Published June 8, 2021 | Version 1.0
Project deliverable Open

Supporting UNESCO Member States in Evidencing 10 Key Priority Areas - Measures and Indicators for Lithuania, Serbia and South Africa

  • 1. ICoRSA


The UNESCO Recommendation on Science and Scientific Researchers (RSSR) sets out a number of globally agreed expectations for national systems of science to anticipate and address the needs for social and institutional change toward sustainable research structures and policies, practices and public engagement.

These documents provide evidence for use in the country-level measurement of progress in implementing the Recommendations at the level of the general public. Here, we present results from different sources, such as the RRING global survey of researchers’ attitudes, experiences and practices, the OECD International Survey of Scientific Authors, the existing high quality public science attitudes survey called the Wellcome Global Monitor, the Special Eurobarometer “Public Perceptions of Science, Research and Innovation”, among others.

The RRING Indicators Framework for the UNESCO Recommendation on Science and Scientific Researchers includes five levels of measurement designed to gain complementary vantage points on the same key area. The different levels for indicators proposed in this document are as follows:

1. Member State (National Reporting)
This is the traditional focus for UN statistics in general and UNESCO indicators in particular. Representatives for the Member State report objective statistics about the status of a number of variables to give a high-level picture. Here, the focus is on identifying relevant operational policy instruments that cover the dimensions of the RSSR.

2. Research Funding Organisations (RFOs)
One important way that Member States can go about implementing their commitment to the RSSR is through the lever of research funding allocations and funding-related policy instruments. The prioritisation of mission-oriented funding, strings that are attached and the criteria that are used for selection of proposals in competitive application processes can all help to align a Member State’s research system with the RSSR principles.

3. Research Performing Organisations (RPOs)
Clearly, the institutions that employ scientific research staff and take responsibility for conducting scientific research are central in the scientific research system and play an outsized role in how scientific researchers are treated, supported and maintained in sustainable careers. While research performing organisations often take their cues from governments and research funders to some extent, they can develop their own norms, policies and practices that either run ahead or lag behind progress in the wider research ecosystems they participate in. This means that such organisations are important to evaluate directly to understand progress at this crucial institutional level.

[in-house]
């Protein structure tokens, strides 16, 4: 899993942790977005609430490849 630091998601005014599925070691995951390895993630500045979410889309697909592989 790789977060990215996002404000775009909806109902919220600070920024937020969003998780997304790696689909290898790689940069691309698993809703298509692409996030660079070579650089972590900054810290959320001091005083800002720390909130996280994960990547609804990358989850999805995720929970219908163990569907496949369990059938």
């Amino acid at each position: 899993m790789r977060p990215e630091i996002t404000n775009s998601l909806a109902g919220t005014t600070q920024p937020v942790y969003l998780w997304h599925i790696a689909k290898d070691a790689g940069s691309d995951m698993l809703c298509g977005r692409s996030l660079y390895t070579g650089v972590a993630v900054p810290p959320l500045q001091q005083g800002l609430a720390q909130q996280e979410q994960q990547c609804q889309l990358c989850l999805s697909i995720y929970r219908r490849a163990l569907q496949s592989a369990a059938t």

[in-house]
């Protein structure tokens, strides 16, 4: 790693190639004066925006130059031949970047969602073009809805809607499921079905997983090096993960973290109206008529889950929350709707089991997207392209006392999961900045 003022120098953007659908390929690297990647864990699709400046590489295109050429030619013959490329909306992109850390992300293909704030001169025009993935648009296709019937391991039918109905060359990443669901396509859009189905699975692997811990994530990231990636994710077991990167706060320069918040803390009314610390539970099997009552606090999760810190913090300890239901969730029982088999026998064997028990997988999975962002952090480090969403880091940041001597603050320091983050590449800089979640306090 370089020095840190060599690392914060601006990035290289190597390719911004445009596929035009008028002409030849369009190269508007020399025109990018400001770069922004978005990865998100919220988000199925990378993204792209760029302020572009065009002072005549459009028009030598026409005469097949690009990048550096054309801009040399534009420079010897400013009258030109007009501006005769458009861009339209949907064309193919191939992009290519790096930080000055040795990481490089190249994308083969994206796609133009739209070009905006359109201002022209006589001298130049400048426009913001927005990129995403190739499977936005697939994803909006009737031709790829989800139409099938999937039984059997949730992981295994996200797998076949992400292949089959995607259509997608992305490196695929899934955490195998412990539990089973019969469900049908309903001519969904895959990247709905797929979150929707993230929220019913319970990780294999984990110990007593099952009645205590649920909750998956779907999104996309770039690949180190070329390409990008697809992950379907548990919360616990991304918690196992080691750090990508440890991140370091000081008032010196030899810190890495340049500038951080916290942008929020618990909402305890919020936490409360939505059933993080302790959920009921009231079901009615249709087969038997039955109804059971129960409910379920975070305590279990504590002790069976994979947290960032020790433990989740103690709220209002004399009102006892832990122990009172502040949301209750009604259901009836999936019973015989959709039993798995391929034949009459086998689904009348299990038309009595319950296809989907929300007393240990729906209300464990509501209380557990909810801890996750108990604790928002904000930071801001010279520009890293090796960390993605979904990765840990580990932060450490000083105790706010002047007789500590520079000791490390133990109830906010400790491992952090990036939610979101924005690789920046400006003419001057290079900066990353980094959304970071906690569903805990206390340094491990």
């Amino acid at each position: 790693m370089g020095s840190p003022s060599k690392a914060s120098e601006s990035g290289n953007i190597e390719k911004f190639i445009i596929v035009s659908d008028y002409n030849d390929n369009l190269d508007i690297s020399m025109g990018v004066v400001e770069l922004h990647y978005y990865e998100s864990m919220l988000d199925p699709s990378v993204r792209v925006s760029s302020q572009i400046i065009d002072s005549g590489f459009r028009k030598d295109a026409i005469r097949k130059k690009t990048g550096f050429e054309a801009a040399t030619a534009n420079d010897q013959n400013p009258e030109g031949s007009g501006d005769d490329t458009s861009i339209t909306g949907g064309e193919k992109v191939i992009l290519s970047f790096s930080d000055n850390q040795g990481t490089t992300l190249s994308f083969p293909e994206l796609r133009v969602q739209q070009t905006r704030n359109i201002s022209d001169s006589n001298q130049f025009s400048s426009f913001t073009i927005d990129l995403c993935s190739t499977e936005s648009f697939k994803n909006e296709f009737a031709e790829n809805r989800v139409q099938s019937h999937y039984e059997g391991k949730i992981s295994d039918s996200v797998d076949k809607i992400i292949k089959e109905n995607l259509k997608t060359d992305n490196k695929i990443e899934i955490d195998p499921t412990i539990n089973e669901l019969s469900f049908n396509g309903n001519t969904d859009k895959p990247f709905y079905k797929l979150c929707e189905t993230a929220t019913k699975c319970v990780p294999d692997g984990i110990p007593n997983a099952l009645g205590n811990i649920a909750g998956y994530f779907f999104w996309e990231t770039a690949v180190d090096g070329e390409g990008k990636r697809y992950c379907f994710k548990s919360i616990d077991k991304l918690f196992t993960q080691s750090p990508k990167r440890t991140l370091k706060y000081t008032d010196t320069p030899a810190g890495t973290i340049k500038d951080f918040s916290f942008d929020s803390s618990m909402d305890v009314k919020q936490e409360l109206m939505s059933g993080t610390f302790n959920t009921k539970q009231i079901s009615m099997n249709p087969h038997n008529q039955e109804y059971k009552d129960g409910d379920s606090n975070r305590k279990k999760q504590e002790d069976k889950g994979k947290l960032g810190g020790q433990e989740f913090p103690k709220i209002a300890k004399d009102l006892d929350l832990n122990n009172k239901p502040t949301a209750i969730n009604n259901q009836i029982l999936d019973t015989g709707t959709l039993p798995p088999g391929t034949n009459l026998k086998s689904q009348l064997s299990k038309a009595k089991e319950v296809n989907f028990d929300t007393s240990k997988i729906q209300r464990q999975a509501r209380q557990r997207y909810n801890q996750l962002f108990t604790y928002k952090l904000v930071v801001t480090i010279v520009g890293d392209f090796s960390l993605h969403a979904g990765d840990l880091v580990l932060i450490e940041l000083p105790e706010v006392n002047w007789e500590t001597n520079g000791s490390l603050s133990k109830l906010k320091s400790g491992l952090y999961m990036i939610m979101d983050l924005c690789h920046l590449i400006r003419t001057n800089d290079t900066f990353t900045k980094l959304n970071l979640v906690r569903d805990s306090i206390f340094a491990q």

4. Research Staff
Individual research staff are a key player in the RSSR, whose voice should be included in assessments of progress in RSSR implementation. Here, numerous indicators are proposed for possible use by Member States to keep track of RSSR implementation from the ‘bottom up’ vantage point of individual researchers.

5. General public
A number of the RSSR principles have implications for public views on the role of science. It is therefore worth considering including an indicator dimension that focuses on the public aspect of the RSSR priority areas.



These document are part of the International Consortium of Research Staff Associations (ICoRSA) contribution to the RRING research and innovation project (funded by the European Commission). UNESCO is a partner in the RRING project and the leader of the Work Package for which these documents were produced (viz. Work Package 6).

Brings expertise rooted in a global research staff perspective, with these documents developed by the specialist research unit within ICoRSA with strong expertise in evaluation research methods. The specialised unit is called the ICoRSA Policy Research Unit, and it is led by Dr. Eric A. Jensen. As an umbrella organisation for researchers and research staff associations, ICoRSA conducts policy research and advocacy aimed at advancing the status and treatment of researchers globally. In this way, ICoRSA gives voice to researchers internationally on policies that affect them and their ability to make a positive difference through their work. ICoRSA is a key partner organisation in the RRING project, described below.

RRING project (
The Responsible Research and Innovation Networking Globally (RRING) project has been funded by the European Commission (Grant Agreement No 788503) to develop an empirically-informed global perspective on responsible research and innovation (RRI), culminating in a linked up global approach to RRI. This project makes numerous contributions to the development of a global framework for socially responsible research, including directly engaging with the monitoring process for the UNESCO Recommendation on Science and Scientific Researchers, with the production of an indicator’s framework and specific survey instruments and items.

Learn more about the RRING project’s work relating to the UNESCO Recommendation in this LSE Impact Blog article.


UNESCO_RSSR_Measures and Indicators-Lithuania-For Open Data Publication RRING.pdf

Additional details


RRING – Responsible Research and Innovation Networked Globally 788503
European Commission